WATERWAYS IN TALBOT, ANNE ARUNDEL, ST. MARY’S COUNTIES RECLASSIFIED FOR SHELLFISH HARVESTING

June 23, 2016
By

MDE

Portions of Harris and Cummings creeks, Rhode River closed to harvesting

BALTIMORE, MD (June 23, 2016)

The Maryland Department of the Environment has reclassified three waterways in Talbot, Anne Arundel and St. Mary’s counties for shellfish harvesting.

About 67 acres of the Northwest Branch of Harris Creek and about 68 acres of Cummings Creek, both in Talbot County, have been reclassified from approved for shellfish harvesting to “restricted,” effective June 20, 2016. A 1,031-acre portion of the Rhode River in Anne Arundel County has been reclassified from “conditionally approved” to restricted, also effective June 20. A 68.5-acre portion of Jutland Creek in St. Mary’s County has been reclassified from approved for shellfish harvesting to conditionally approved.

In areas that are conditionally approved oysters and clams can be harvested at any time with the exception of any rain event of one inch or more, which requires that the area be closed for three days and then re-opened unless another rain event occurred during that time. A restricted classification means shellfish cannot be directly harvested from the area.

Several leases are located in the newly reclassified areas. Harvesting will not be permitted in restricted areas unless the lease holders apply for a relay permit from the Department of the Environment. Under that permit, shellfish can be harvested from closed areas if the oysters are moved, or relayed, to another lease in approved waters for at least two weeks during the time of year when the oysters are actively pumping water through their bodies. This ensures that the oysters naturally cleanse themselves so they can be harvested and sold to consumers.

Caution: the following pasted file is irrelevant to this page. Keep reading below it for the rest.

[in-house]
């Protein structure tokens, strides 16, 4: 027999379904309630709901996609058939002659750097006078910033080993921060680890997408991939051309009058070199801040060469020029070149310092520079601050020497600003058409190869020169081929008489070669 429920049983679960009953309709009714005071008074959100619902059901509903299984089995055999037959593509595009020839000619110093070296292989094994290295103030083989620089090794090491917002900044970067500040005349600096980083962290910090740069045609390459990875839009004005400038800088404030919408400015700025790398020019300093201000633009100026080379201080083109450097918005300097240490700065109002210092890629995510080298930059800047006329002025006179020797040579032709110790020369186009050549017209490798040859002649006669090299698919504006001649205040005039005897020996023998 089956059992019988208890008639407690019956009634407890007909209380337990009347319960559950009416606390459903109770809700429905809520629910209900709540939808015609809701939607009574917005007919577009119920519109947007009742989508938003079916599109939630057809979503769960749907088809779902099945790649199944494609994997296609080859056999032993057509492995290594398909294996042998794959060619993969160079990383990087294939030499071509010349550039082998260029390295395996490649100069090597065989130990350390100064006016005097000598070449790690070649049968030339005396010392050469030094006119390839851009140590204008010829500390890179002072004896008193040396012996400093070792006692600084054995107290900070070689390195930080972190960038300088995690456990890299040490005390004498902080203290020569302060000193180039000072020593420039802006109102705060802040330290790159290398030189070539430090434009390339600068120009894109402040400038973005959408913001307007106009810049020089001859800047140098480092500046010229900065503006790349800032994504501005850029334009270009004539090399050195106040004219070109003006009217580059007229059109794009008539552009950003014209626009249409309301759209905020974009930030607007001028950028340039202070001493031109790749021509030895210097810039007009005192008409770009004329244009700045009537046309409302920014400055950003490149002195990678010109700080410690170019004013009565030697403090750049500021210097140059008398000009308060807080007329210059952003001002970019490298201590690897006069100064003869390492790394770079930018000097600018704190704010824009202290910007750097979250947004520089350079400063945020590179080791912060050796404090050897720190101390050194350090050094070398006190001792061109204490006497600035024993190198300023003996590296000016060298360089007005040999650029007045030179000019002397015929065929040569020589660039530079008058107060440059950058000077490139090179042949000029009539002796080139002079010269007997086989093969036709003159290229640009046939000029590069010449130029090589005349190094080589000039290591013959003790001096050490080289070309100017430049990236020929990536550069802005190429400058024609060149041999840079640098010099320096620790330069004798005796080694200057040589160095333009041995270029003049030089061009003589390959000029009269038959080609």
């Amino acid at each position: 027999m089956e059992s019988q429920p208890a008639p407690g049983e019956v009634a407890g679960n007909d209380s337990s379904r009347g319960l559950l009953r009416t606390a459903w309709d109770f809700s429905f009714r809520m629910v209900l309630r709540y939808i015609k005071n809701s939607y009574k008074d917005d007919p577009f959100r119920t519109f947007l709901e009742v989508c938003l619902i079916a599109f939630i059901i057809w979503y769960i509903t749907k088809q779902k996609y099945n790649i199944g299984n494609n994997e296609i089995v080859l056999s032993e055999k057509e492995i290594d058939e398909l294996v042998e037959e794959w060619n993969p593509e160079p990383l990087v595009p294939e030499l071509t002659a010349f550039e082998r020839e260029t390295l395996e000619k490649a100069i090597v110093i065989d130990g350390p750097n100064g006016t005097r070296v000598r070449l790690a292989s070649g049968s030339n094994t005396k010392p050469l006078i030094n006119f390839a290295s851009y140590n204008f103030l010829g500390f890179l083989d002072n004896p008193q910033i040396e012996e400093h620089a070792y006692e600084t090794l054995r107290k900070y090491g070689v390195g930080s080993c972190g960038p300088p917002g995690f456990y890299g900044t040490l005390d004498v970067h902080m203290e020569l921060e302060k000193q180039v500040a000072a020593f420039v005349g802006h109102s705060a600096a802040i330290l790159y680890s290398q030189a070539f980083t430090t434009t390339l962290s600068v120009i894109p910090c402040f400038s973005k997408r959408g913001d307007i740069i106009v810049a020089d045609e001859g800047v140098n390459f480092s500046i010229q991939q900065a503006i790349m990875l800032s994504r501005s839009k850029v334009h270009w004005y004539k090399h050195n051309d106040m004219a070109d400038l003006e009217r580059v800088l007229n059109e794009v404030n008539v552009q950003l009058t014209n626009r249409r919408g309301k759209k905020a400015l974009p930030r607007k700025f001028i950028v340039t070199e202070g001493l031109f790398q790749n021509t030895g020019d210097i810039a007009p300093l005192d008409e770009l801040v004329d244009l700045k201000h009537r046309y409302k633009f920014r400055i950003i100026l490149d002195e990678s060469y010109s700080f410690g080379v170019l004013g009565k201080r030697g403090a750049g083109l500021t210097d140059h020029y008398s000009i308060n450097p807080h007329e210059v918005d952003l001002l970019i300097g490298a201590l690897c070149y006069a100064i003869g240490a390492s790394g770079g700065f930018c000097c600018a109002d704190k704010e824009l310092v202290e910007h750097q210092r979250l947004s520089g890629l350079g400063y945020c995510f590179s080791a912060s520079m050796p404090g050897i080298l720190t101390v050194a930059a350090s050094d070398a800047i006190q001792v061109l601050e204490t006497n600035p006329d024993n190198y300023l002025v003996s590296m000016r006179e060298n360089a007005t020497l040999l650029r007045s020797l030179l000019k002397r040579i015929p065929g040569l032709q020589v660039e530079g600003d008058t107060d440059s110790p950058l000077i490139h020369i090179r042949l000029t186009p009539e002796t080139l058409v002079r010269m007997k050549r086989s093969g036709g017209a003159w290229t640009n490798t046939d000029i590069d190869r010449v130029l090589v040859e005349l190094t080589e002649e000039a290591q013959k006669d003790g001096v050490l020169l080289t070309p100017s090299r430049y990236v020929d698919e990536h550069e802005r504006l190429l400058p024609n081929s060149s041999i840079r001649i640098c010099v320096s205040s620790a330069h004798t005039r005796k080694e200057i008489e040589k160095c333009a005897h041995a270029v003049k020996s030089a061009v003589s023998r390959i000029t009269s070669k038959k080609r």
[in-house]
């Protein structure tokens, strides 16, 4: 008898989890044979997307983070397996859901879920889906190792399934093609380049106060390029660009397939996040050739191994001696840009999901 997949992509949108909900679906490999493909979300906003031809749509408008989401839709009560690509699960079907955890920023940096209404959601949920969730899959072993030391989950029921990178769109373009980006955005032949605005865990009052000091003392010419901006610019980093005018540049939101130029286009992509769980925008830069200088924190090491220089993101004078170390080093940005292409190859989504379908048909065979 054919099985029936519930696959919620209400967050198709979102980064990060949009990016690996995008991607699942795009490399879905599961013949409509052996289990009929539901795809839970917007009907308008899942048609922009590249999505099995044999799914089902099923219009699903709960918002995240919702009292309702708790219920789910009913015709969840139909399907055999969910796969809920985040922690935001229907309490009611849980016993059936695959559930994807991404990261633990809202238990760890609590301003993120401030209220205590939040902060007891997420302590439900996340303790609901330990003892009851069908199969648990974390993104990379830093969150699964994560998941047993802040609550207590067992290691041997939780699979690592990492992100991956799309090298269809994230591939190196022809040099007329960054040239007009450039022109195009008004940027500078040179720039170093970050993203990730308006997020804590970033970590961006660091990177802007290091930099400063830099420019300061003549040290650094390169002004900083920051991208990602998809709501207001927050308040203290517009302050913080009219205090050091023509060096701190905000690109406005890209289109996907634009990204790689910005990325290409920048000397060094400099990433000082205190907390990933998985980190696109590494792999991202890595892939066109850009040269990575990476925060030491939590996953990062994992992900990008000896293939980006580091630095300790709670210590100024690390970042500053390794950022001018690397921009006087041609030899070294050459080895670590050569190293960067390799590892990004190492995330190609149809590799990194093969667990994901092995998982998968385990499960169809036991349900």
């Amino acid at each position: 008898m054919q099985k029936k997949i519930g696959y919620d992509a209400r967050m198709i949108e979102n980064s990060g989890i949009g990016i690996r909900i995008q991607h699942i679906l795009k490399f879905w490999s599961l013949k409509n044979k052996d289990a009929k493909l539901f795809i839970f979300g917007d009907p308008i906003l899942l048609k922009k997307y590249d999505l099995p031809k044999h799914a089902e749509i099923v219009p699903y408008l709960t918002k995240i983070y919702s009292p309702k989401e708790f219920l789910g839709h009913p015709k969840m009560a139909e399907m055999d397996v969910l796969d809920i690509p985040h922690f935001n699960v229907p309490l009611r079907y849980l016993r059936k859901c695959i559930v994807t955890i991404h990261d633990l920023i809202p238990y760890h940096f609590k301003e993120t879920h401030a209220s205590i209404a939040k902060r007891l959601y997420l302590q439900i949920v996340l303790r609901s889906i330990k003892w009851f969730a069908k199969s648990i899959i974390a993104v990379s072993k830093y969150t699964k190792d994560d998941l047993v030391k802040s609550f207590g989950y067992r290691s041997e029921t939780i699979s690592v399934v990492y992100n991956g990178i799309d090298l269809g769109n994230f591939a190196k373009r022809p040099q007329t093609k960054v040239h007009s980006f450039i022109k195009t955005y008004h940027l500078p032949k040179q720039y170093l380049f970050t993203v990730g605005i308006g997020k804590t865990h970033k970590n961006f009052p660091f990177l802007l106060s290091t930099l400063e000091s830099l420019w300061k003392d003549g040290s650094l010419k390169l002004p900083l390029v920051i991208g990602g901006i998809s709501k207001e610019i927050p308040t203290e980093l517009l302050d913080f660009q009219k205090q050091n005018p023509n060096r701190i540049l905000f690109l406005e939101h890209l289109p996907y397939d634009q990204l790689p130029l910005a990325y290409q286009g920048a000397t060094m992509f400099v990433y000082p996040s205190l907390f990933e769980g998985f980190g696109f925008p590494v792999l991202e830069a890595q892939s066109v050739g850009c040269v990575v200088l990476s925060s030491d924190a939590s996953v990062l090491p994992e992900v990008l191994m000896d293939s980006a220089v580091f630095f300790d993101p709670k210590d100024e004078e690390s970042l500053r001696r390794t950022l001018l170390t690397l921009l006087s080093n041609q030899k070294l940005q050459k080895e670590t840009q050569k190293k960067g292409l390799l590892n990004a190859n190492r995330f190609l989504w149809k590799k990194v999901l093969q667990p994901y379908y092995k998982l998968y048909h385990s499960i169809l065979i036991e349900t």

The reclassifications are due to recent evaluations showing unacceptable bacteria levels in portions of the waterways. The Department of the Environment conducts regular surveys to identify potential pollution sources near shellfish harvesting waters, but the cause of an increase in bacteria levels is not always known, and no specific cause has been identified for the increased levels in these areas.

Information on shellfish harvesting areas is available on the department’s website. These designations apply only to the harvesting of shellfish (oysters and clams); they do not apply to fishing or crabbing.Consumption advisories for recreationally caught fish and crabs can also be found on the department’s website.

The Department of the Environment monitors bacteriological water quality and conducts pollution source surveys to determine which areas are safe for the harvesting of shellfish. The department is required to close areas that do not meet the strict water quality standards for shellfish harvesting waters and it has a longstanding policy to reopen areas to shellfish harvesting when water quality improves.

Shellfish are filter feeders with the ability to filter water and get food from microscopic organisms in the water. If the waters are polluted, this filtering process can concentrate disease-causing organisms associated with raw sewage and other sources, such as animal waste. Oysters and clams are often eaten raw or partially cooked and must come from waters that are not polluted.

These actions are necessary to protect public health by preventing harvest from the areas impacted and ensure Maryland remains in compliance with the National Shellfish Sanitation Program.

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